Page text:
I had a chance to meet Mother Teresa once. I declined. I heard her speak though – at Cincinnati’s St. Peter in Chains Cathedral, which was filled to capacity one night (if memory serves) in 1974. The priest who’d brought me suggested I attend the meet-and-greet afterwards, but I refused, because it was clear that Mother didn’t want to meet me.
On the back cover of Where There Is Love, There Is God, a new collection of her writings (timed for today’s centenary of her birth), there is a “call-out” quotation:
“What you are doing I cannot do, what I’m doing you cannot do, but together we are doing something beautiful for God . . .”
And that’s pretty much exactly what she said in Cincinnati. There were the usual preliminaries in front of the altar (beneath a stunning crucifix by Benvenuto Cellini), beginning, if I recall rightly, with then Archbishop Joseph Bernardin. He had just begun to introduce her when Mother walked over to him, actually tugging on the sleeve (of his seamless garment?) and whispered something to him, which he leaned down to hear. He nodded, and a chair was procured, into which the little woman slumped, staring at the floor, seeming not to listen as the archbishop introduced, I think, the head of Taft Broadcasting, who presented Mother Teresa with a humanitarian award, which she handed back to him after photos were snapped, everybody smiling except her.
Then the microphone was lowered to her height, and she explained that, though grateful, she knew not why they gave an award to her, who they were who gave it, or even where exactly in the world she was. And she said, in that wonderful accent, part Shqip (the language of Albanians) and part Irish-Indian English:
“People often ask me, how can I help you in your work in Calcutta among the poorest of the poor, and I say you have poor here in” – she looked over at the archbishop who whispered the name – and she said, “here in Cincinnati.” I heard Sin-Sin-Naughty, and there was some uneasy twittering (in the old sense) – Poorest of the poor here in southern Ohio? Surely not!
For all the love she radiated, it was obvious to me that Mother Teresa of Calcutta wasn’t interested in meeting Ohioans (or whoever we were) – in trading smiles with yet another receiving line and hearing names and seeing faces she’d never remember. As I watched her gripping the microphone stand and listened to her quavering voice, I felt sad because she seemed then and there the unhappiest of women: very tired, possibly hungry, and definitely a little lost. Dark night of the soul?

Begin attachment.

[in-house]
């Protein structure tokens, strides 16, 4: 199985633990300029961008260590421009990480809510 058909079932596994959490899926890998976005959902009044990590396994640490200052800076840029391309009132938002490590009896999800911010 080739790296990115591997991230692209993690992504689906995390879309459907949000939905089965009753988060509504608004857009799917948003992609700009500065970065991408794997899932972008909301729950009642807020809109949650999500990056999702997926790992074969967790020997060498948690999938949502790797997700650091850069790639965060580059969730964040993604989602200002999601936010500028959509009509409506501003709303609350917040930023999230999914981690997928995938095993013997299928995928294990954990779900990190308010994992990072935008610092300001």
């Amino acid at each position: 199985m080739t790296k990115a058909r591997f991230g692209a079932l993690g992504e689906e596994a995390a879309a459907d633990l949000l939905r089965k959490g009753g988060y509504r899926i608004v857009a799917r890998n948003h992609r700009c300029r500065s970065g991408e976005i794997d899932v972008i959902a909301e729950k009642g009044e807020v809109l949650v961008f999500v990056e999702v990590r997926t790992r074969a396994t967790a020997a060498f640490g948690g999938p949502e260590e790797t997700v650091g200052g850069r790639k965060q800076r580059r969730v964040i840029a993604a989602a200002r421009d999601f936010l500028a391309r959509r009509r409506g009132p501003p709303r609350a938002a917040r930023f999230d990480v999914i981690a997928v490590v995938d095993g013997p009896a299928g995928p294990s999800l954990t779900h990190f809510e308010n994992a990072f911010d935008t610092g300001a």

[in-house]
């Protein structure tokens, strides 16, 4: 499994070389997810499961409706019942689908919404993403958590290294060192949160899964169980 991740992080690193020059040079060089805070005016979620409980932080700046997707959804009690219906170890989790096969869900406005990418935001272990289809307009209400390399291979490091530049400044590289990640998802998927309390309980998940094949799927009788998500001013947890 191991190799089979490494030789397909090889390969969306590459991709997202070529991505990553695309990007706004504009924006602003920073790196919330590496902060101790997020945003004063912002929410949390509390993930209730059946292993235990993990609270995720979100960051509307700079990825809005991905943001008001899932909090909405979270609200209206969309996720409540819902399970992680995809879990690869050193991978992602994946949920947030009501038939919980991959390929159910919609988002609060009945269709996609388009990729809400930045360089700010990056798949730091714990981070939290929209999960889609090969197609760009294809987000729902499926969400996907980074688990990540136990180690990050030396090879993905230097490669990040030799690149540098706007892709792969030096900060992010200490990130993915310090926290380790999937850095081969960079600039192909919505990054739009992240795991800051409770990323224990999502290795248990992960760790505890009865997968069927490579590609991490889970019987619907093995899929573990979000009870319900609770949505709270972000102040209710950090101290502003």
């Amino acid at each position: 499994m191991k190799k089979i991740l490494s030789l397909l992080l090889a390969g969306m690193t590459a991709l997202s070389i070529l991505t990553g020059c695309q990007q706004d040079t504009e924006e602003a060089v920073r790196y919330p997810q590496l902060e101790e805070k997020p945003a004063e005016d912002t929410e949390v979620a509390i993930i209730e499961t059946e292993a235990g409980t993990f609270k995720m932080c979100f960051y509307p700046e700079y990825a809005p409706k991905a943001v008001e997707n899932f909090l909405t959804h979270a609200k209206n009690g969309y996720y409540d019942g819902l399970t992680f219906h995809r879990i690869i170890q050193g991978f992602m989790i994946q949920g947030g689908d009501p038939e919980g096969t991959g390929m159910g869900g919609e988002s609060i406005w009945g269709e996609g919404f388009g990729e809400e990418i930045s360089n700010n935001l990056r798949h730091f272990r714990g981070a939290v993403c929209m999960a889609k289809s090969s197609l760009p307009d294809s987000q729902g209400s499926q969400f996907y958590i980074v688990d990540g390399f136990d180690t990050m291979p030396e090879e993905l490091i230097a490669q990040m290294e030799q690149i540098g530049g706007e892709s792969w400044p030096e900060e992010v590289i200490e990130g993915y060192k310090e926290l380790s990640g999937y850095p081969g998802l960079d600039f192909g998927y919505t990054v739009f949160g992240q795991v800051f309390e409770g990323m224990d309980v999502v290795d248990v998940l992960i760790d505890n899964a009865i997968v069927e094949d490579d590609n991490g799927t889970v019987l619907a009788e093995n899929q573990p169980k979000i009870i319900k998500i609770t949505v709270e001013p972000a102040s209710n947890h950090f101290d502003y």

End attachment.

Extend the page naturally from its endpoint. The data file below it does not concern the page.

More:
By now everybody knows the story of how Agnes Gonxha (that is, “Rosebud”) Bojaxhiu, Sister Teresa, at age 38, a teacher at Calcutta’s Loreto Convent school, suffering from tuberculosis, was on a train heading north to Darjeeling to recuperate when the voice of God called her to a new kind of missionary work. I paraphrase: Pick up the dead and dying, the forgotten and the unforgiven – the outcast and the unloved, and love them until they die. Give them the abundant life they’ve never known. Until they die.
For this work, millions would come to love and respect her and a few to despise and denigrate her, not least Christopher Hitchens, who has described her as “ultra-reactionary and fundamentalist even in orthodox Catholic terms.” She was, he insists, “a fanatic, a fundamentalist, and a fraud.” Having established to his own satisfaction that she was the secularists’ version of Satan, Hitchens then had a hissy fit when John Paul II put Mother Teresa on a fast track to sainthood. Quite the ironic spectacle: an atheist scolding a pope about the procedures of canonization. I’m not among those who expect Mr. Hitchens to suddenly convert, but methinks the gentleman doth protest too much, especially when you consider that the Vatican called upon him to make the case against her beatification. No good deed goes unpunished.
I mention Hitchens because the core of the case he made to the Vatican against Mother Teresa was that (as she told him) she didn’t so much serve the poor as she served Jesus Christ through the poor. As evidence, Hitchens cites as facts: her failure to build hospitals; her failure to advocate economic intervention; her failure to promote abortion.
Fr. Brian Kolodiejchuk, a Missionaries of Charity priest who edited Where There Is Love, There Is God, quotes Mother’s response to a dying Indian man who asked why she did what she did, why she would touch an untouchable such as he:
“I love you,” I said. “I love you, you are Jesus in the distressing disguise. Jesus is sharing His passion with you.” And then he looked up, and he said, “But you, you, too, by doing what you are doing, you, too, are sharing.” I said, “No, I am sharing the joy of loving with you by loving Jesus in you.” And this Hindu gentleman, so full of suffering, what did he say? “Glory be to Jesus Christ.”
This is what Mr. Hitchens cannot accept, because he does not believe in the Son of God. If he did, he’d understand why Mother Teresa – with all her doubts and some mistakes – did what she did, and why she surely is a saint.